“Where are her tracks”, asked the General.

The Captain’s shoulders sagged, “They are in building 17.  The Mk 0’s engineering wasn’t well thought out.  It just wasn’t up to the task of moving 8,000 tons of metal around.  And with 8” of armor plate to cut through it just wasn’t worth the manpower to fix her.  So it was clear she wasn’t going to move on her own power, and tracks are not something the navy does.  And no one imagined she would ever be needed in combat, so we put her on blocks, and I don’t have the ability to put them back on, even if her linkages were sufficient to drive her.  The good news is, we have about 15 feet of slag from the holes we dug up piled up in front of her main body, and so only a direct hit on a gun turret is going to do any damage to her at all.”

“Captain, on the behalf of my men, thank you for prep work here.  I am amazed you accomplished so much in so little time.”

“I have to admit, when the word arrived that the Martians were coming, that we were a little ahead of the preparation curve there.  One of my officers, Lieutenant Commander Garadoski, came to me with a sheaf of papers.  It turned out, he had been writing down ideas on preparations on what to do in case of a Martian attack.  The pits, the concrete decoys, clamp tank placements, fields of fire, manpower requirements for each.  Since first Sheboygan, he has been making plans.  He basically said, if the Martians get past the Army in Sheboygan, they can only get to Chicago through us, and so he developed a hobby of planning to repel them with what we have on hand”, explained the Captain.

He then continued, “But his plans didn’t include having 75 steam tanks, or army artillery batteries at his beck and call.  Before, the plans are like pirate attack on the Swiss Army Robinson, annoying to the pirates, but eventually futile.  Now, with your trained soldiers operating the weapons, and my men running the machines and running the ammo, I think we can make a good fight of it.”

“Gaugamela”, murmured Patton.

“What was that, George”, asked General McIntyre?

A faraway look in Patton’s eyes snapped into focus, “Gaugamela, sir”.  That was where the Persian Emperor Darius, faced Alexander of Macedon in their third and final battle.  Darius had two years to prepare for the battle.  He drew his best cavalry from the east, his fiercest warriors from the mountains in the north.  He had opened his warehouses where they had stored 200 year old fierce engines of war. In the center, he had is elite infantry, the Immortals, some 10,000 strong.  He picked the field at Gaugamela, because his huge army would fill comfortably, but where Alexander's would have his flanks exposed.”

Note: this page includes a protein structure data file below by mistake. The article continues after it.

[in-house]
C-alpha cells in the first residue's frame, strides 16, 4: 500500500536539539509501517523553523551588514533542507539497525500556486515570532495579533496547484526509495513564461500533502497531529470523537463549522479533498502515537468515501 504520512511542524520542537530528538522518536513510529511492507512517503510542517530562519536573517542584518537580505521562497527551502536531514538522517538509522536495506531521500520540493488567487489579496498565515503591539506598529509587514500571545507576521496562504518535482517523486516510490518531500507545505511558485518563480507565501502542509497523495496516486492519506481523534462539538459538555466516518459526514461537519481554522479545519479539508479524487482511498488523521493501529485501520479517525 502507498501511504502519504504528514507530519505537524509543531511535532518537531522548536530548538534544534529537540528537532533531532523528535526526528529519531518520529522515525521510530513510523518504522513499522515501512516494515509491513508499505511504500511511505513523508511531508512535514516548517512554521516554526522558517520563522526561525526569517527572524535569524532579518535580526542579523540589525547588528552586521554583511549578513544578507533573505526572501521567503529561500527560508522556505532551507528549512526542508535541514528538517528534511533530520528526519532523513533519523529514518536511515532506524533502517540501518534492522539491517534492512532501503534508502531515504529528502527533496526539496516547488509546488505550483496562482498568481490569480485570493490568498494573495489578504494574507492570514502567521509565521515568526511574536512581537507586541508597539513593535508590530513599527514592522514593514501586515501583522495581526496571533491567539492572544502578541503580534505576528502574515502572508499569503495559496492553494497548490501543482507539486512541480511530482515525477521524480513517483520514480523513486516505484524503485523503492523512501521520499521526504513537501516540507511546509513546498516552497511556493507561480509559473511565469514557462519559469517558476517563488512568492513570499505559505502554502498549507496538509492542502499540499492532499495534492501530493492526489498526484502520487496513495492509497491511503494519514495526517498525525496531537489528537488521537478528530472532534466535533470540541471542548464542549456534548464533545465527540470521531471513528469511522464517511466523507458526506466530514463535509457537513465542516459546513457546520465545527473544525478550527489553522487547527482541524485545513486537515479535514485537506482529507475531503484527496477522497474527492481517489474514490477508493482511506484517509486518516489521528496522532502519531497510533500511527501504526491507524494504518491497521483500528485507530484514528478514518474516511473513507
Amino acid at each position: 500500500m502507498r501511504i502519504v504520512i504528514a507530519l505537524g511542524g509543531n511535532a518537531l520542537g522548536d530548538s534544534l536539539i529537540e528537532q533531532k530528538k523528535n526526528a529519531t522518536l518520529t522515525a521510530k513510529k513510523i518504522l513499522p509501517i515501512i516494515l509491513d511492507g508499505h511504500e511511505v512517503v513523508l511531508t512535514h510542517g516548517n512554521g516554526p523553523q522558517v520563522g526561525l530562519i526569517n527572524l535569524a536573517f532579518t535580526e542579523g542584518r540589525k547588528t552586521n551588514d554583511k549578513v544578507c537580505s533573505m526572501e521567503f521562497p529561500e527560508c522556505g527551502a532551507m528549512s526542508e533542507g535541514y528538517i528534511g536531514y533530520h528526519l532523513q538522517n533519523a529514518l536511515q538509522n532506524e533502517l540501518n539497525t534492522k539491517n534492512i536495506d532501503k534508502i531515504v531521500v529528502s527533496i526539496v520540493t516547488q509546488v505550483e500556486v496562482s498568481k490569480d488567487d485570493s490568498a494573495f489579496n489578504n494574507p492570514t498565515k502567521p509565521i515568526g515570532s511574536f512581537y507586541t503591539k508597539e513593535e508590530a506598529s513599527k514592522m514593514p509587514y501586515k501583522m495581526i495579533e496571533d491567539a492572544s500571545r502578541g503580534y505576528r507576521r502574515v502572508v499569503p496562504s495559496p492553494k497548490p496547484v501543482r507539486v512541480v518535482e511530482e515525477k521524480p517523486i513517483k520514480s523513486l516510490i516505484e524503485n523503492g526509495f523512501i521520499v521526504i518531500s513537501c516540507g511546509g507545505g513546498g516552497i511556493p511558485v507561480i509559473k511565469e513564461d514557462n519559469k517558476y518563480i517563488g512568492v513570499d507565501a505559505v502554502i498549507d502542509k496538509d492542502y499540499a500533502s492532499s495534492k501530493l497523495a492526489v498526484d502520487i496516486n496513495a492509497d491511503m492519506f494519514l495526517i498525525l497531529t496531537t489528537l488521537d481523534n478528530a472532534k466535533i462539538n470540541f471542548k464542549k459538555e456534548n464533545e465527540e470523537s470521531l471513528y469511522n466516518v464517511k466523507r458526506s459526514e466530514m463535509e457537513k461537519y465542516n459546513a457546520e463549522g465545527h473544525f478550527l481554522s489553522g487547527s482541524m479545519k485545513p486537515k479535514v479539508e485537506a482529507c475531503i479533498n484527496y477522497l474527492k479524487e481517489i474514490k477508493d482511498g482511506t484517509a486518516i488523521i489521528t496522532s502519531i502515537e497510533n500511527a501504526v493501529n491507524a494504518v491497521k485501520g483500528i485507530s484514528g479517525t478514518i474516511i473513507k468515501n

He turned and gestured to the checkerboard, “And then he put his slaves to work, manicuring the battlefield.  The hills were leveled, the gullies filled, the field was just completely flat as far as the eye could see.  You see, Alexander’s troops were very well organized and very mobile.  Even the pike men could turn on a command and march at the double.  And Alexander, ever at the head of his cavalry, had a habit of finding a weak point and charging in unexpectedly.  Darius, from his raised area on his chariot, wanted to be able to see where Alexander was at all times.”

His eyes began to glaze again, as if recalling a deep memory, “He was no fool, Darius, his cavalry, greatly outnumbered the Macedonians and the Greeks, and charged both flanks.  But Alexander had split his phalanx in half, one behind the other the rear phalanx’s job was to catch flanking cavalry.  They caught the Persian cavalry the right and stopped it.  On the left, Alexander mustered all his cavalry, to face half of Darius’s.  The Persian’s were brave and proud, but Alexanders was disciplined and better motivated.  And after a long controlled fight, broke the Persian left.”

“All this time, the other half of the Macedonian phalanx marched forward.  Darius released his scythed chariots, some 200 strong, which charged the phalanx, but the pikemen had trained for this moment.  The phalanx made a great noise, startling the horses, they sent forth light infantry with bows and spears to surround and capture the chariots, and then the Phalanx opened channels in their ranks, and the horses followed the those paths, to be speared by the pikemen to the left and right.  To the ranks of Persians, it looked like the chariots charged, and then simply disappeared.”